According to Live Science, Parnia and his colleagues are continuing on with their investigations into consciousness after death, including observing the brain in detail during the period of cardiac arrest, death, and revival so they can better understand how much oxygen is actually reaching the brain.
Parnia says, “In the same way that a group of researchers might be studying the qualitative nature of the human experience of ‘love,’ for instance, we’re trying to understand the exact features that people experience when they go through death, because we understand that this is going to reflect the universal experience we’re all going to have when we die.”
The Problem of Consciousness
Fascinating, isn’t it? How could almost half of these patients experience awareness during death if something extraordinary weren’t going on here? There are two possible explanations — either they are experiencing something phenomenal, and consciousness does continue on after death, or the slight brain activity that is going on is creating the experience. The latter is harder to believe, given the fact that if there is any brain activity happening beyond our ability to detect it, it’s minuscule. How could so little brain activity provide such an experience? How do we even know that there is any brain activity at all given the fact that it cannot be measured? Remember, these people were biologically dead.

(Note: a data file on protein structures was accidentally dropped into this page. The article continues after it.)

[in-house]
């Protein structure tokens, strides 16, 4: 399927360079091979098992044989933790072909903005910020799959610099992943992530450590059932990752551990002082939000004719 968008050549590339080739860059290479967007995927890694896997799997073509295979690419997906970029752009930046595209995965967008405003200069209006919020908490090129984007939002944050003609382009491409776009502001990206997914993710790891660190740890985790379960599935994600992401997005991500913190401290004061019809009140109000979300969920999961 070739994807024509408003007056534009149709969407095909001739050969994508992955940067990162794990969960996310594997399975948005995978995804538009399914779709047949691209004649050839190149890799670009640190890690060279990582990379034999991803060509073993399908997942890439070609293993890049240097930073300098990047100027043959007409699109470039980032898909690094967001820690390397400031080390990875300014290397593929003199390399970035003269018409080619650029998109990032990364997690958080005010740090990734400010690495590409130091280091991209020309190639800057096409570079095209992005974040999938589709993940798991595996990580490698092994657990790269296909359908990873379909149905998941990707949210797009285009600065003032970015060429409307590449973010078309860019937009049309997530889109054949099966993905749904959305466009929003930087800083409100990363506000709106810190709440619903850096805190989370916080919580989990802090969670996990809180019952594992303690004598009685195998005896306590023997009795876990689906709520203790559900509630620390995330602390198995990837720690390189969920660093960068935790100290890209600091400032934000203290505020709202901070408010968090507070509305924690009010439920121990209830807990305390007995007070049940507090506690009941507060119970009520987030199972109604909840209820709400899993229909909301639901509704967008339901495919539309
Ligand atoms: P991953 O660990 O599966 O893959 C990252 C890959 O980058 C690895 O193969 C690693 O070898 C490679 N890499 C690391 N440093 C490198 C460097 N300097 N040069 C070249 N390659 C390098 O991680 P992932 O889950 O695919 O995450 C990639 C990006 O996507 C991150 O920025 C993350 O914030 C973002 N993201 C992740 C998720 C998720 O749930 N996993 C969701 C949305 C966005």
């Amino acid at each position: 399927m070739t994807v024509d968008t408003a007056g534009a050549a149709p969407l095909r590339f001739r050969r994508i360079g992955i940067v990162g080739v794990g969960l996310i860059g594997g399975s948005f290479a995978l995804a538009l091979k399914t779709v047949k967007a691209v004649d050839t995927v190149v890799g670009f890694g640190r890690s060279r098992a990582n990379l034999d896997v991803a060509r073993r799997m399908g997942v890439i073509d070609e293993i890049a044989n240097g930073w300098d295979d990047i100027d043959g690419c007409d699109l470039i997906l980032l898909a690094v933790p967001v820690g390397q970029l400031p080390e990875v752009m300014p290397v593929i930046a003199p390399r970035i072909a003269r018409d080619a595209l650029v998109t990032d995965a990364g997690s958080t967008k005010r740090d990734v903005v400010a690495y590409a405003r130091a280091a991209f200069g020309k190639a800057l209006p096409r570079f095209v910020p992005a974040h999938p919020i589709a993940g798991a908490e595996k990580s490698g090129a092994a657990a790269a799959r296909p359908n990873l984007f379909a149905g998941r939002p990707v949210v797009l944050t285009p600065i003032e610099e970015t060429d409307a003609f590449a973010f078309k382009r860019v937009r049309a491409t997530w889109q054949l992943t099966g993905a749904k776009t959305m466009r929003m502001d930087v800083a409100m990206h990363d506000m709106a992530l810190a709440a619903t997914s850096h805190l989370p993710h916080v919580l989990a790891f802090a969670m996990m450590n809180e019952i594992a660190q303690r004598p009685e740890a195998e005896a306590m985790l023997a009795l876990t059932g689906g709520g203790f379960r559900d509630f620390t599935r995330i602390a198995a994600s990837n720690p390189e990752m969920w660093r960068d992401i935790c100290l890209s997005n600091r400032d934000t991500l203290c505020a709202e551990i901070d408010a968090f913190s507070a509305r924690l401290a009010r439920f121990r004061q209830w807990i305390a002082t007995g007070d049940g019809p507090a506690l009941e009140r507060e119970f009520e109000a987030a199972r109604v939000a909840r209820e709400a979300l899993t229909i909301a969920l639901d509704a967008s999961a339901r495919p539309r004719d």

A wanted man promised Redford Township police that he would turn himself in and bring them donuts if they got 1,000 shares on a Facebook post. Turns out he meant it.